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Date
 24/03/2008
News Provider
 Kamar Nor Aini Bt Kamarul Zaman
News Source
 Lanka Business Online (LBO)
Headline
 Sri Lanka should liberalize edible oil imports: coconut exporters

23/03/2008 (Lanka Business Online (LBO)) – Sri Lanka's exporters of value added coconut products are asking to authorities to free edible oil imports, so that profits from oil milling would fall, freeing more nuts for other industries.
 
Sri Lanka's coconut milk powder, coconut cream and desiccated coconut producers have been found their cost of production increasing nut prices, but have been finding it difficult to compete in the international market.


Non Tradable
Sri Lanka does not allow the import of raw coconut due to fear of disease making nuts a 'non-tradable' products whose prices cannot come down through import when the country prints money and drives up demand pressure or there are supply shortfalls.


Coconut oil imports are also restricted with heavy import duties, again preventing the island from benefiting from the 'deflationary' impact of 'tradable' imports.


In Sri Lanka a coconut is now retailed from around 38 to 42 rupees. Coconut product exporters say this is the highest price paid by a consumer in any producing country.


"This is because there is a very high tariff on imported edible oil amounting to 60 to 65 percent – causing an artificially high market for coconut oil there by resulting in high prices," says M Lumanjee of Adamjee Lukmanjee & Sons told reporters.


Coconut product exporters say a kilogram of coconut oil is now sold at 310 rupees in Sri Lanka.


In the international market coconut oil is around 170 rupees per kilogram.


Commodity Bubble
The international markets have been hit by a commodity price bubble where anything from gold to copper to petroleum to palm oil has been fired up by loose monetary policy from the US, which drove dollar inflation above 4 percent by December 2007.


However in Sri Lanka inflation has been above 20 percent in 2007 for two years in a row amidst loose fiscal and monetary policy.


Coconuts have been one of the products that have seen some of the most spectacular price rises after inflationary economic policies based on deficit spending resumed in 2004.


Media reports showed poor people buying half a coconut as prices rocketed.


Economic analysts have said that goods that cannot be easily imported such as coconuts which are 'non-tradable' are most susceptible to move up in price in response to domestic money printing.


"The fact is all are the export industries are not in a position to pay these high prices," says Tharuka Dadagamuwa from A Baur & Company.


"Mainly we would like see to removal of all the import duties that is VAT (value added tax), cess and all the surcharges and other charges on all edible oil, coconut oil, palm oil in the coming period. That is until end of this year."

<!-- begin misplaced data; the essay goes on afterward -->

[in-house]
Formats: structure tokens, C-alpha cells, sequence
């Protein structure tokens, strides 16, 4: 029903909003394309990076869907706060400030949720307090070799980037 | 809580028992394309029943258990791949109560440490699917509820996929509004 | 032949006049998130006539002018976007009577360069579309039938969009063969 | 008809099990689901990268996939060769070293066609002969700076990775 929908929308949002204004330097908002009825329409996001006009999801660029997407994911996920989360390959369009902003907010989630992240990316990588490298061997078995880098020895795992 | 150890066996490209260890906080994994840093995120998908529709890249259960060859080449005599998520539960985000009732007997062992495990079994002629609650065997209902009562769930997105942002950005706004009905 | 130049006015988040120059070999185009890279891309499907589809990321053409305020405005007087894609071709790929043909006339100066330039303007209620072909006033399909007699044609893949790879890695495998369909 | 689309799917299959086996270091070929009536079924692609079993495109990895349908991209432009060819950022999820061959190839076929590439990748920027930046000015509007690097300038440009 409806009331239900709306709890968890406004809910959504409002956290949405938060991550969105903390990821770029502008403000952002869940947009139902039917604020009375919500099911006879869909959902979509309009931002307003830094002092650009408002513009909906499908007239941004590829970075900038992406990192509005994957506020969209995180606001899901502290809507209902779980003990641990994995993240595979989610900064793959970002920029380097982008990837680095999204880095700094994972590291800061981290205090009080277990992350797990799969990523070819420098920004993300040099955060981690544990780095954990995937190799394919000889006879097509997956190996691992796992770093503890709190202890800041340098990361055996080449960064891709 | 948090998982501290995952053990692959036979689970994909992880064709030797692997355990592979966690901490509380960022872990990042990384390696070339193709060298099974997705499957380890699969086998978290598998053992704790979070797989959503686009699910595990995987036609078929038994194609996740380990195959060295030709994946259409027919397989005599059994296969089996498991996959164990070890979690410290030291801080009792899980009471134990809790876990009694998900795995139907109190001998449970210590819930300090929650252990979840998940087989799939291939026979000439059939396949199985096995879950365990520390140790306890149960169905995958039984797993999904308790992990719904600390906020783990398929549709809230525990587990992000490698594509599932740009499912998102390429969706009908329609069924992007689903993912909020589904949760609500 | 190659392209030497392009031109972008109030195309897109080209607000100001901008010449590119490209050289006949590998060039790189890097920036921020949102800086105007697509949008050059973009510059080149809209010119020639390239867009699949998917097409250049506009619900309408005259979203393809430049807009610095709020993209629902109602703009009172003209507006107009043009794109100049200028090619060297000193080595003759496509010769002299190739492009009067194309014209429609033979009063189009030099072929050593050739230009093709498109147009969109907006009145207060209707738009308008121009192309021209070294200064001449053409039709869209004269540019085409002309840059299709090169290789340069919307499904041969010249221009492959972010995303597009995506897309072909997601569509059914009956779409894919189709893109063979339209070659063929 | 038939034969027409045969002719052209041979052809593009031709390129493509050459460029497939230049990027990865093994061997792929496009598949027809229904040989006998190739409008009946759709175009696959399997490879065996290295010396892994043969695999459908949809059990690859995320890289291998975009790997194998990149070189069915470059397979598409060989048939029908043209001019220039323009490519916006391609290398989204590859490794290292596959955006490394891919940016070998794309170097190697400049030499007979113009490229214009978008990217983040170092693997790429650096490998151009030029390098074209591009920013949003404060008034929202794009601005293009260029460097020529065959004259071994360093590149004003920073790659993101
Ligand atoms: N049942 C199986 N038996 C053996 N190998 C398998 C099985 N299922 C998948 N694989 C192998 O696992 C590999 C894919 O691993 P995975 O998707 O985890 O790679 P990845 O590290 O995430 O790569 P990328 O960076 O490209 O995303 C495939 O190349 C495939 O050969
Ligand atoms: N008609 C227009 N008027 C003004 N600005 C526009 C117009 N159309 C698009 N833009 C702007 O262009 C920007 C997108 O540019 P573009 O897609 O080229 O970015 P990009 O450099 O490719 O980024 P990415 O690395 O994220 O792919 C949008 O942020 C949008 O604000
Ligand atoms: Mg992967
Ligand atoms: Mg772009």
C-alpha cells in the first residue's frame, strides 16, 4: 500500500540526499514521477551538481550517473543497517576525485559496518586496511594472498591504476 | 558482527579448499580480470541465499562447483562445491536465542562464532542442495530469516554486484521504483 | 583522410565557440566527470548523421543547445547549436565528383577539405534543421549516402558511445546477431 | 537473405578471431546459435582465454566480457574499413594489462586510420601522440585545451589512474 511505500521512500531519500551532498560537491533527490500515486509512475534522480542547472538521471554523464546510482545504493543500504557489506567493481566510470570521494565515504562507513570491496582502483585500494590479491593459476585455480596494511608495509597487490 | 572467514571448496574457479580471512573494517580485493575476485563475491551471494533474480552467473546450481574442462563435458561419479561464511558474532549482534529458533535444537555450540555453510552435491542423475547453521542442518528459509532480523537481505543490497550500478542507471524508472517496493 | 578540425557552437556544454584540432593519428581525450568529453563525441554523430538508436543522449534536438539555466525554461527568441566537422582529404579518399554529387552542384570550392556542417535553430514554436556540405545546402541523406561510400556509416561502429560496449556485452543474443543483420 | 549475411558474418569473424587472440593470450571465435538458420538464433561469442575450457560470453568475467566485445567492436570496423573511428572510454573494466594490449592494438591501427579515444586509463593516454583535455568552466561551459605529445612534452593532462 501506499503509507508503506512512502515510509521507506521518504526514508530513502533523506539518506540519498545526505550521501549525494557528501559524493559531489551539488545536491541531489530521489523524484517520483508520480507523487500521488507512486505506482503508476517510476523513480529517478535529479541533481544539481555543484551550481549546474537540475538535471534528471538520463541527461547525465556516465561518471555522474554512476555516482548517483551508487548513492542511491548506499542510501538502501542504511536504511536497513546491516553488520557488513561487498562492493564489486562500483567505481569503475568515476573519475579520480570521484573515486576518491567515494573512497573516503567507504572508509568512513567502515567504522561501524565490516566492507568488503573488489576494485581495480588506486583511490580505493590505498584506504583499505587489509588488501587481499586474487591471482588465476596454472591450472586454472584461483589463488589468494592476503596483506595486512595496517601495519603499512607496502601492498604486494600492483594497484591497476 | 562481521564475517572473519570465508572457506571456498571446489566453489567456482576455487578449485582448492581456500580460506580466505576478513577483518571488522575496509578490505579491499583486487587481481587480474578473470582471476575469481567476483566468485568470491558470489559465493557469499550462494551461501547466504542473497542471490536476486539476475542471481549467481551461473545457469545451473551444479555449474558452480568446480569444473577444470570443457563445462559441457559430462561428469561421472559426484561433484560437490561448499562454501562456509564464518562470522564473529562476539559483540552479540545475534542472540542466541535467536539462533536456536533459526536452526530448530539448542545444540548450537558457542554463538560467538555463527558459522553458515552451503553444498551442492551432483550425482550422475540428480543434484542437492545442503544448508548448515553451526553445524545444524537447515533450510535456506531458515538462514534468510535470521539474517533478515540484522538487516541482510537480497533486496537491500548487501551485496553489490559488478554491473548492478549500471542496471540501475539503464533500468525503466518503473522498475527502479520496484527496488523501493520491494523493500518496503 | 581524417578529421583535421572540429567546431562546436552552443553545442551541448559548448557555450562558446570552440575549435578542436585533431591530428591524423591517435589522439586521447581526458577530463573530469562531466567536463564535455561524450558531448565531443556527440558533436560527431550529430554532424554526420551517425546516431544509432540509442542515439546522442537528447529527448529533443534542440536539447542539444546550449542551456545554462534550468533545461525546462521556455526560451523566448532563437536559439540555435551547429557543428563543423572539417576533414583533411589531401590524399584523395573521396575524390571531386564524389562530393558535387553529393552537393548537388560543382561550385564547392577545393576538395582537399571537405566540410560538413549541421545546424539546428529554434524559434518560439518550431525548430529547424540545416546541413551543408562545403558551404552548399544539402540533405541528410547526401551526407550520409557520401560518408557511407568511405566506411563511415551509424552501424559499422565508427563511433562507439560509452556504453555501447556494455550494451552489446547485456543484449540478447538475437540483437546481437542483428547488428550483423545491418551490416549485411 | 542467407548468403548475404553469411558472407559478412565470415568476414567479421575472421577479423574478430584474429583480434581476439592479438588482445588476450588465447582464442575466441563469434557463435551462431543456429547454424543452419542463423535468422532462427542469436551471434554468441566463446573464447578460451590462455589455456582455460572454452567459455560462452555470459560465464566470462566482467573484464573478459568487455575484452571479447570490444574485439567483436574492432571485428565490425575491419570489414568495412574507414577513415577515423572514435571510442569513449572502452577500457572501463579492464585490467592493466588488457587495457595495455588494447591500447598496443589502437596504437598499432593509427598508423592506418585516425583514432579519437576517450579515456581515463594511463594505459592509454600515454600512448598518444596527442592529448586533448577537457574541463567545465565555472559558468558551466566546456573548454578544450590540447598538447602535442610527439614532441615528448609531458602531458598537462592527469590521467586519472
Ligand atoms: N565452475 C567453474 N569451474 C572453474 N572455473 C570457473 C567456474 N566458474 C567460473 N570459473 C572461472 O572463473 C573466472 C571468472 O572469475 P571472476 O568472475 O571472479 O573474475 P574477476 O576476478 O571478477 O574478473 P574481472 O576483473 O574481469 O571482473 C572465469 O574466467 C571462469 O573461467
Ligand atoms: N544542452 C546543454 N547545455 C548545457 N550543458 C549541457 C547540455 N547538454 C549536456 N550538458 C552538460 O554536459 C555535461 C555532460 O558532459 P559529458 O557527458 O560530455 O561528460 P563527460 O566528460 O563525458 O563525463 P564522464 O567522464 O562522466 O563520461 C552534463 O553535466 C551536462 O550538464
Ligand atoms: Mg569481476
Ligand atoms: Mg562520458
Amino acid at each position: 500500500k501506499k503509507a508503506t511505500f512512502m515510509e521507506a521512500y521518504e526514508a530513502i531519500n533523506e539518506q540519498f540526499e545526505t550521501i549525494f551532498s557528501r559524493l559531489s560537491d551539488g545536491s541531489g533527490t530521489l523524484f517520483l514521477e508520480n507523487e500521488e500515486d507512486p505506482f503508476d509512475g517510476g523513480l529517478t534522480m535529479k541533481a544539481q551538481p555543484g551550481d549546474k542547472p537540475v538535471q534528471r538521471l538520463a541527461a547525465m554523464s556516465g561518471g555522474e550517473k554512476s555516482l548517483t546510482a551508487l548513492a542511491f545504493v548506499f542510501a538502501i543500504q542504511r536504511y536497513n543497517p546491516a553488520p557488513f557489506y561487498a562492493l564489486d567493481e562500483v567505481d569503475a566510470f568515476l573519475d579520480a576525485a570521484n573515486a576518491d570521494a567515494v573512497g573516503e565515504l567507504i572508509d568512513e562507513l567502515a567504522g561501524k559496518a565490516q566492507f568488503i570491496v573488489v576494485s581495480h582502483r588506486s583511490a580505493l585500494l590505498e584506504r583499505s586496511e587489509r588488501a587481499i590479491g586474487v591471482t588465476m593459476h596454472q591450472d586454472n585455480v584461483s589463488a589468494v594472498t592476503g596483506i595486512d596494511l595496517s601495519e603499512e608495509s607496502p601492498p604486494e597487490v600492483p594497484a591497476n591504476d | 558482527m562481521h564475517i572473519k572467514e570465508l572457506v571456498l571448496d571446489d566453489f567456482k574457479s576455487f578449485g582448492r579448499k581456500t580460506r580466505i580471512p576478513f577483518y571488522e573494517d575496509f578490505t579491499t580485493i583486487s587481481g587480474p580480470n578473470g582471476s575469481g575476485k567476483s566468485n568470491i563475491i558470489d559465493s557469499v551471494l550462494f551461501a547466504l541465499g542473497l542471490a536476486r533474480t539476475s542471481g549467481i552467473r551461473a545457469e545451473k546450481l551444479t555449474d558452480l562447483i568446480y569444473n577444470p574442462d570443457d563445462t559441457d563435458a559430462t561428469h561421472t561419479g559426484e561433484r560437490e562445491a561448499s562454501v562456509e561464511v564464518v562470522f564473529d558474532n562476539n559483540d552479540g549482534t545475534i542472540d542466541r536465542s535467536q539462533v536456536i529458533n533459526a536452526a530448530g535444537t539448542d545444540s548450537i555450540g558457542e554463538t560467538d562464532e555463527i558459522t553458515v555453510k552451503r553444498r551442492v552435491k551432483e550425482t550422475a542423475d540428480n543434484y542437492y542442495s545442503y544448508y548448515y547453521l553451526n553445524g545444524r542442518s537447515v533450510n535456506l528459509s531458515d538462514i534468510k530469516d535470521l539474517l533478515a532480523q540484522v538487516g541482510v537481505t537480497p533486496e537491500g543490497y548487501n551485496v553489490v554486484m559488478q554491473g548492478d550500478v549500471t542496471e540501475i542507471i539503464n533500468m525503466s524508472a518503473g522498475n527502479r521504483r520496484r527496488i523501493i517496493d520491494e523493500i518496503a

Coconut product exporters are hoping that nuts which are now used for making coconut oil would be freed for other value added products if taxes on edible oils are brought down.


Producers say coconut harvests are low during the period of October to April.


In the southern part of the island coconut groves have been hit by a new disease believed to have been introduced to the country through exotic ornamental palms.


The Coconut Growers Association has estimated the harvest in 2007 to have been around 2900 million nuts against 2600 million nuts in 2006.


According to Central Bank data, the crop up to October 2007 was 2,443.5 million nuts, an increase of 5.7 percent over the same 2006 period.


Policy Dilemma
Heavy money printing and interest rates below inflation from 2004 has also fired a property bubble tempting some coconut farmers in the island's densely populated northwest area to tear up trees and sell the land.


High nut prices which increases profits would however help persuade farmers to keep producing nuts instead of going for real estate profits. Authorities have in the meantime brought draconian new laws to prevent the break-up of coconut land.


Economic analysts say the country needs fiscal discipline and sound macro-economic management to prevent asset price bubbles, inflation, reduce interest rates and bring back economic stability.


In this context cutting taxes presents another dilemma for policy makers as a reduction in taxes would hurt the budget further. Now more than 50 cents of every tax rupee is spent on paying state worker salaries and pensions.


Authorities also face the difficult decision of whether to favour exporters or to preserve the current profits of growers and oil millers.


However analysts say except for a flat rate value added tax, other import duties and specific excise taxes aimed at protecting particular sectors only promote inefficiency and unfair profits to some businessmen.


Economic analysts have pointed out that when revenue shortfalls are printed by the central bank inflation goes up.


In early 2007 the consumer affairs ministry persuaded the government to lower taxes on a range of import consumer items in a bid to import 'deflation'. The Treasury said it lost about 10 billion rupees in revenue from the move.


From May to September the central bank bought 45.2 billion rupees worth of Treasury bills reversing a dis-inflation trend in the first half to the year and sparking a minor currency crisis.


By November country-wide inflation hit 26.2 percent and the authorities promptly stopped releasing the inflation index.


Meanwhile a controversial new index from which an entire expenditure group has been dropped showed 21.6 percent inflation in February 2008.


In the United States a property bubble has already burst. A credit bubble has also been burst world-wide. Economic analysts say there are early signs that the commodity bubble is also running out of steam.
 


 


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